The plan to move Uber’s Asia-Pacific HQ to Hong Kong is a vote of confidence to a city that still needs to take steps towards regulating the rideshare business.
Note: This article and its title has been edited for factual accuracy.
“These investments will create jobs and opportunities for Hong Kongers, with flow-on benefits to the tech ecosystem that will help Hong Kong maintain its position as a world leading city,” said Richard Willder, Uber’s Head of Public Policy and Government Affairs in North Asia.
Since it began operations in Hong Kong in 2014, Uber has given customers tens of millions of rides to 25 percent of the population. Uber Eats, its food delivery app, has garnered over 6,400 restaurant partners.
This move is a vote of confidence to Hong Kong, which although was economically hit by the anti-government protests and the COVID-19 pandemic, is making a rapid comeback.
“After a sharp drop, Hong Kong is already leading the way, with the city already back to over 70 per cent of pre-crisis trip levels,” an official Uber statement said.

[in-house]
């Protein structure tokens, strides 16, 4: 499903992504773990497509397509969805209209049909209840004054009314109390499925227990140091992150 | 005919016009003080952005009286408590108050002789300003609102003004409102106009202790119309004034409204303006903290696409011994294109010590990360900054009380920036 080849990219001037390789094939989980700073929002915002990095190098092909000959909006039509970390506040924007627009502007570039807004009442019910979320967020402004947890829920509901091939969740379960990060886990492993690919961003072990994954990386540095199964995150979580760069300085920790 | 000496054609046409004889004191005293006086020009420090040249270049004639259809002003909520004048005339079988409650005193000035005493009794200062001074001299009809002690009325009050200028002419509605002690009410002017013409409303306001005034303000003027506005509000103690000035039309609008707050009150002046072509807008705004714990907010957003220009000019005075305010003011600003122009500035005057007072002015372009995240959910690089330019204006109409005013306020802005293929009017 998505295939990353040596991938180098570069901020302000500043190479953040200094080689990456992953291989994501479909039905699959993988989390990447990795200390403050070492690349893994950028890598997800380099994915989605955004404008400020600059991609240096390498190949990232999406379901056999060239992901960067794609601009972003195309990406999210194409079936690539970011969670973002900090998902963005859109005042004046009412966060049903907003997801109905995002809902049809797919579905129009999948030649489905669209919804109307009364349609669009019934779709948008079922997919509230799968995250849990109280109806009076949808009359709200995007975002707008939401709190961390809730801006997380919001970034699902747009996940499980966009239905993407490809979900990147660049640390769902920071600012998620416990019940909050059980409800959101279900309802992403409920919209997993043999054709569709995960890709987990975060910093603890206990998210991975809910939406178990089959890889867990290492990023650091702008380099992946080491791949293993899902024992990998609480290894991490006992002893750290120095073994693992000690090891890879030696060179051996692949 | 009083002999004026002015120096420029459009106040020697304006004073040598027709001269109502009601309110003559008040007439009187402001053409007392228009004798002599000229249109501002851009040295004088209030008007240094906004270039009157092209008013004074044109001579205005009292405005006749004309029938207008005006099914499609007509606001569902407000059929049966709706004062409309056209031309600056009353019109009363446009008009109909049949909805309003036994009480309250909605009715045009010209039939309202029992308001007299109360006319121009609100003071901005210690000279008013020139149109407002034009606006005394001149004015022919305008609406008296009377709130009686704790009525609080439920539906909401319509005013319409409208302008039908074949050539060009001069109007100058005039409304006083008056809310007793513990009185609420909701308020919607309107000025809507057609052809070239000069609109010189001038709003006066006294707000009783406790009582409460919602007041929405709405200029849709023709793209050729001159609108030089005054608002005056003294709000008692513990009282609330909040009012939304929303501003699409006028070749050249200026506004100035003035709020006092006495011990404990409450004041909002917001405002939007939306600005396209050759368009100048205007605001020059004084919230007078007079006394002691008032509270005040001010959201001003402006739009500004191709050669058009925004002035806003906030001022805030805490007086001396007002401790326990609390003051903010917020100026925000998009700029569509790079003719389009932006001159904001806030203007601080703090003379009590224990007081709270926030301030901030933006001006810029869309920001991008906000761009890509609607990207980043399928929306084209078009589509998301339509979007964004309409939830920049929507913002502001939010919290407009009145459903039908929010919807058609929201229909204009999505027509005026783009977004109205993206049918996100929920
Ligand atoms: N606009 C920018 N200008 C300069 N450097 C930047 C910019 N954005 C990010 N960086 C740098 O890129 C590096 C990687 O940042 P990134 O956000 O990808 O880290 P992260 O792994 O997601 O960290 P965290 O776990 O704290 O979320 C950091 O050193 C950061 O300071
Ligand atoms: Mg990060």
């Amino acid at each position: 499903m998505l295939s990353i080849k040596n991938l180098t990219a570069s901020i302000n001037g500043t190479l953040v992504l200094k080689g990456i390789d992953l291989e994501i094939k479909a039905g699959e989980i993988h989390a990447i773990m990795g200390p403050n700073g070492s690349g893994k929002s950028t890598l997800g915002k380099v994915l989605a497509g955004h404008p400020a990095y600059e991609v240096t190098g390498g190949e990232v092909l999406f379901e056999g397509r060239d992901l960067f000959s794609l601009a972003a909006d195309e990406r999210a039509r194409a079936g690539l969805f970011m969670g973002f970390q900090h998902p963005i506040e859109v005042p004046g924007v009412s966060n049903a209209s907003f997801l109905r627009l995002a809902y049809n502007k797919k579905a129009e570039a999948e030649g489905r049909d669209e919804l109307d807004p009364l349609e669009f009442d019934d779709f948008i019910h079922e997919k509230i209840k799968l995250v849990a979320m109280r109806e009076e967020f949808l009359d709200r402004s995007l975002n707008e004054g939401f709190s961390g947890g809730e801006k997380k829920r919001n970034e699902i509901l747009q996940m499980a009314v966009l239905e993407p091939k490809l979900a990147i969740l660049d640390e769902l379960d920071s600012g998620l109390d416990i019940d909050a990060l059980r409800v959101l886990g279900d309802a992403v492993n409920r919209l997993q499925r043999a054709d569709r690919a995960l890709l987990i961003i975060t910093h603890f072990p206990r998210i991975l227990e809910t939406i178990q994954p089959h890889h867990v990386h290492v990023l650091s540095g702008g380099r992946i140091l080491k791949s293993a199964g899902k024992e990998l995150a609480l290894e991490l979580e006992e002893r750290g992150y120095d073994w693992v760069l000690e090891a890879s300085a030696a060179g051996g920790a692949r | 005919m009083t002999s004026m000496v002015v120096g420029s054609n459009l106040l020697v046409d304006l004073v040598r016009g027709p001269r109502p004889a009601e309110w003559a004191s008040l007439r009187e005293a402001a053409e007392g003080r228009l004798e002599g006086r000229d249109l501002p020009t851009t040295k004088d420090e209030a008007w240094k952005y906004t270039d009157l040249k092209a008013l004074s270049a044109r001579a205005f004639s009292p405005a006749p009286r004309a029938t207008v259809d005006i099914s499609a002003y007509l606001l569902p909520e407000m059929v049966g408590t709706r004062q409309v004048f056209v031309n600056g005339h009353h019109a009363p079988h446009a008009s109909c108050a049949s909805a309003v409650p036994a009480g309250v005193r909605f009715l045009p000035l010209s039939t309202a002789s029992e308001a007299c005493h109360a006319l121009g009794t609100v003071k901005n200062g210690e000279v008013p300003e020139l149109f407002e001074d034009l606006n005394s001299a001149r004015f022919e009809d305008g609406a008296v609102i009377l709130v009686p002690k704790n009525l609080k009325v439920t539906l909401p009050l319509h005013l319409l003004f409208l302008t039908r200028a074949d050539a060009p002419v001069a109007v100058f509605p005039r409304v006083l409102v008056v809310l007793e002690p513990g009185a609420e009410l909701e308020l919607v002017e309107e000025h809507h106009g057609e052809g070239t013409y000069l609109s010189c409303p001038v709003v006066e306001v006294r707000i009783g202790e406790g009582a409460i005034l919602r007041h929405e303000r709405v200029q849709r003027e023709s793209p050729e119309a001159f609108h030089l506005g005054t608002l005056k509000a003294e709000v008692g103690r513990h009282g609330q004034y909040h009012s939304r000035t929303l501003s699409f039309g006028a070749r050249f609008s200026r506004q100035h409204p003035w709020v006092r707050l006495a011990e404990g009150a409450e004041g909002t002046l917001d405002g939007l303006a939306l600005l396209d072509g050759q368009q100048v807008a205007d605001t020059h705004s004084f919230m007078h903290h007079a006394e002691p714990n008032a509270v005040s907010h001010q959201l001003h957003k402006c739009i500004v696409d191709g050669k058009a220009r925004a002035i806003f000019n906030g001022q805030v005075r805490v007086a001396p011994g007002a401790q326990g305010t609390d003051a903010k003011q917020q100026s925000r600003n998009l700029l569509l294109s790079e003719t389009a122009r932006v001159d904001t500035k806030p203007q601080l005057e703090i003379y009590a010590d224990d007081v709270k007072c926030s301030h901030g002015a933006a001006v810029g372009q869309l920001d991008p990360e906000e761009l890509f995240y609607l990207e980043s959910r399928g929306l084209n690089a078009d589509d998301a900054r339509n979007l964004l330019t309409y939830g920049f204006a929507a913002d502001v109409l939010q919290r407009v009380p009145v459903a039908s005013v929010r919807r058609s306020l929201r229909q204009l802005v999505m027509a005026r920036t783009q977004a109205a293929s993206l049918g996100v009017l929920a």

Willder emphasised that cooperation on the government’s part towards regulation are crucial in order for ridesharing to flourish: “[R]egulatory certainty for our core business is key – it is time for Hong Kong to regulate ridesharing,” Willder asserted.
“Today’s announcement is not only about the future of Uber in Hong Kong, but the future of the City as a global economic powerhouse and technology capital where innovative businesses can thrive and grow,” said Hong Kong General Manager of Uber, Estyn Chung.
Chung also argues for the need to regulate ridesharing, and that HK’s slow progress on the matter has hindered it from making similar investments that Uber has made in other cities such as Sydney, New York, and New Delhi.
With its sights set on rideshare regulation, Uber works to become a major force that brings in investment and jobs to Hong Kong.
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